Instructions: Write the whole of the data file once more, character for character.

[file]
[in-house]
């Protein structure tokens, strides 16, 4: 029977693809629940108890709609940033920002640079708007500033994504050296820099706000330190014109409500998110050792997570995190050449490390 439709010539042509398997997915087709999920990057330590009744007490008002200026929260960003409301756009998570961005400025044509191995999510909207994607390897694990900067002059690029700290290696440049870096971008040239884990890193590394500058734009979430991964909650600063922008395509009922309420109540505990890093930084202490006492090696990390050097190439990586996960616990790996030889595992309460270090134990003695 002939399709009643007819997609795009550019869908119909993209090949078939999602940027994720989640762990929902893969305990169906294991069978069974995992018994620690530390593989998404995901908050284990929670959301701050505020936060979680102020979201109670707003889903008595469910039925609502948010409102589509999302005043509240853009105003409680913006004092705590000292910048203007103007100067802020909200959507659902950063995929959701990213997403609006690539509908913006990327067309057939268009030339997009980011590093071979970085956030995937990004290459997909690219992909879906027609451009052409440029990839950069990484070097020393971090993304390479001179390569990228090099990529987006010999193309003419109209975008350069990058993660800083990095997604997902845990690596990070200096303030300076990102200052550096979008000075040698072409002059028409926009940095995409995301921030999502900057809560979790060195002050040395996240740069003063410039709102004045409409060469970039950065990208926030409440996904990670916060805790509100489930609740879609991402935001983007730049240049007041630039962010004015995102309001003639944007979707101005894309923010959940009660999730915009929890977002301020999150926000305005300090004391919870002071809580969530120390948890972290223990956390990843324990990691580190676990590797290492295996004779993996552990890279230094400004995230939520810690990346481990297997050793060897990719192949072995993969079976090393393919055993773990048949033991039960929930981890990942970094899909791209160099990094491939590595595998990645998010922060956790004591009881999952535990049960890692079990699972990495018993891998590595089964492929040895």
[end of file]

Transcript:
[in-house]
């Protein structure tokens, strides 16, 4: 029977693809629940108890709609940033920002640079708007500033994504050296820099706000330190014109409500998110050792997570995190050449490390 439709010539042509398997997915087709999920990057330590009744007490008002200026929260960003409301756009998570961005400025044509191995999510909207994607390897694990900067002059690029700290290696440049870096971008040239884990890193590394500058734009979430991964909650600063922008395509009922309420109540505990890093930084202490006492090696990390050097190439990586996960616990790996030889595992309460270090134990003695 002939399709009643007819997609795009550019869908119909993209090949078939999602940027994720989640762990929902893969305990169906294991069978069974995992018994620690530390593989998404995901908050284990929670959301701050505020936060979680102020979201109670707003889903008595469910039925609502948010409102589509999302005043509240853009105003409680913006004092705590000292910048203007103007100067802020909200959507659902950063995929959701990213997403609006690539509908913006990327067309057939268009030339997009980011590093071979970085956030995937990004290459997909690219992909879906027609451009052409440029990839950069990484070097020393971090993304390479001179390569990228090099990529987006010999193309003419109209975008350069990058993660800083990095997604997902845990690596990070200096303030300076990102200052550096979008000075040698072409002059028409926009940095995409995301921030999502900057809560979790060195002050040395996240740069003063410039709102004045409409060469970039950065990208926030409440996904990670916060805790509100489930609740879609991402935001983007730049240049007041630039962010004015995102309001003639944007979707101005894309923010959940009660999730915009929890977002301020999150926000305005300090004391919870002071809580969530120390948890972290223990956390990843324990990691580190676990590797290492295996004779993996552990890279230094400004995230939520810690990346481990297997050793060897990719192949072995993969079976090393393919055993773990048949033991039960929930981890990942970094899909791209160099990094491939590595595998990645998010922060956790004591009881999952535990049960890692079990699972990495018993891998590595089964492929040895």